On January 1, 2002 at 23:25 p.m. my mind was altered. What happened was an ordinary event, the birth of a child, in this case mine. I was standing there feeling like a spare part in the delivery room, listening to the intermittent high-pitched beep of the heart monitoring machine when suddenly it began to race. Immediately a mass of commotion took place. Next the doctor placed something on Valérie’s stomach and then in an instant, the room was empty. Well not quite, for there he was. Nothing could’ve prepared me. What shocked me the most was the baby seemed to have a personality, evident in his face. An individual made his appearance on the stage. Other people’s babies had always seemed like generic units to me, personality-less. In a millisecond, that changed forever. And though I strongly believe in human freedom and choice, my feelings about abortion also underwent a radical shift.
What also amazed me was the baby was complete and didn’t need to be assembled. I think somewhere in my mind I'd thought babies were like the Aurora monster model kits I used to build as a kid where you get a bunch of parts, some glue and paint, then follow the instructions. That sounds naive, but when you think about it, the idea that a full-formed baby is alive in a woman’s body is the stranger reality.
When I first learned I’d be a father I walked down the street and as people passed me had the feeling that any of them could be my child, my brother, sister, etc. Too bad that feeling passed because it was great to see the world that way, for it was as Schiller wrote: Alle Menschen werden Brüder.
I equated having a child with fulfilling the basic life contract my father used to talk about. This contract is easy to sum up: you’re born, you grow up, you reproduce, you die and whatever you do in the meantime is icing on the cake. That still seems like the truth to me.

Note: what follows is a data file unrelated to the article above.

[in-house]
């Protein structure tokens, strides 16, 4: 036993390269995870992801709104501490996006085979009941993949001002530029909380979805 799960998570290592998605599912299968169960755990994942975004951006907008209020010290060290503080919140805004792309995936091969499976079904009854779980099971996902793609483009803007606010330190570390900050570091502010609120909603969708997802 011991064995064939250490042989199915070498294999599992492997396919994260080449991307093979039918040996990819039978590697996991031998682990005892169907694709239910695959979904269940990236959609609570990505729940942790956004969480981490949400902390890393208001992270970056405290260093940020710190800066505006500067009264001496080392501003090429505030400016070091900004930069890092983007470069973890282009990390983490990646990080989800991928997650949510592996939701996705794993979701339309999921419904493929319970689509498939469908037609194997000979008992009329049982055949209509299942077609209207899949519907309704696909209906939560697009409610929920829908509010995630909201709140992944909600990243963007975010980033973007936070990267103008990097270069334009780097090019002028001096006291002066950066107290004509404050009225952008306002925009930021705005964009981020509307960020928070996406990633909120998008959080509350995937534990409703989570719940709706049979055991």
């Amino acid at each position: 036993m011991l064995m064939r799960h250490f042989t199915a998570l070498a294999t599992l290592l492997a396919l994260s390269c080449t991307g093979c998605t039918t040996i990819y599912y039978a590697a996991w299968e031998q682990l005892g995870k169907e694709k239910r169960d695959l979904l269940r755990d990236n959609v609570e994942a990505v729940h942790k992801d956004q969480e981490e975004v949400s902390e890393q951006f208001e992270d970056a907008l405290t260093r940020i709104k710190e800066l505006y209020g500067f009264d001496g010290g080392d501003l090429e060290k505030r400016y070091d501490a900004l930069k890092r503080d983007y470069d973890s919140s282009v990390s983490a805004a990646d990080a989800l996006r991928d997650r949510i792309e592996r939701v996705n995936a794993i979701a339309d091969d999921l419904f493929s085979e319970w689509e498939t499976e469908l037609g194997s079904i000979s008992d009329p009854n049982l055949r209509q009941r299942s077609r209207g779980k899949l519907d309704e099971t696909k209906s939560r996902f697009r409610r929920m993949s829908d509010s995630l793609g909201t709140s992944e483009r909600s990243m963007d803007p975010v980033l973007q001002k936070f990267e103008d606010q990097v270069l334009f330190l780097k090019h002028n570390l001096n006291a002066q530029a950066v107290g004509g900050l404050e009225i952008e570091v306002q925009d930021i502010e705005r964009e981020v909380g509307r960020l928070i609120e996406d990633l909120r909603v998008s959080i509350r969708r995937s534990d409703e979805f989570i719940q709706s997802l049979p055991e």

When our baby was born I was happy I attended the classes for expectant mothers, though at the time being in a room with 30 pregnant women was almost too much for me to take. It seemed like an estrogen-filled pressure cooker. But there I went, right into the “tent of the woman” to use a biblical image. The high point was when we did a tour of the delivery rooms. The atmosphere in the place didn’t do much for me, it seemed closed in, airless, suffocating. I peeked inside little cubicles and saw a series of women laying down under soft blue lighting, waiting. There was a framework at the bottom of each bed with leg supports, which was eerie. We were walking around when suddenly I heard a cry like I’d never heard before, it was from the depths of time. I turned to Valerie and said in an alarmed voice “Can you believe it? They let children in here! ” Stunned, I realized that the baby whose cry I just heard hadn’t been there a second earlier. This shocked me so much that I ran for the exit, to the amusement of the group of expectant mothers and the embarrassment of Valérie. But, in the end, when the main event did occur, I was prepared and conducted myself with the proper protocol.
The other mind-blowing aspect of becoming a parent is that reality shifts forever. In the time between learning that one is to be a parent, right up to the moment when the child is born, the period that Whitman called “the nine-month midnight,” time is like a dream, you imagine how things will be, make plans together and create reasonable structures in your mind, the future seems infinitely extended and remote, time stands still as the nine months slowly pass. You feel in control. And then suddenly reality hits and it’s intense. Life, time and reality re-establish themselves. It’s easy to forget that the period of pre-birth dreaming is taking place between just two people. When suddenly there’s a third person in the room it all changes and there’s no time for dreaming because the baby is hungry, smiling, screaming, or staring into space, which, when the baby is yours, are all equally interesting and passionate events.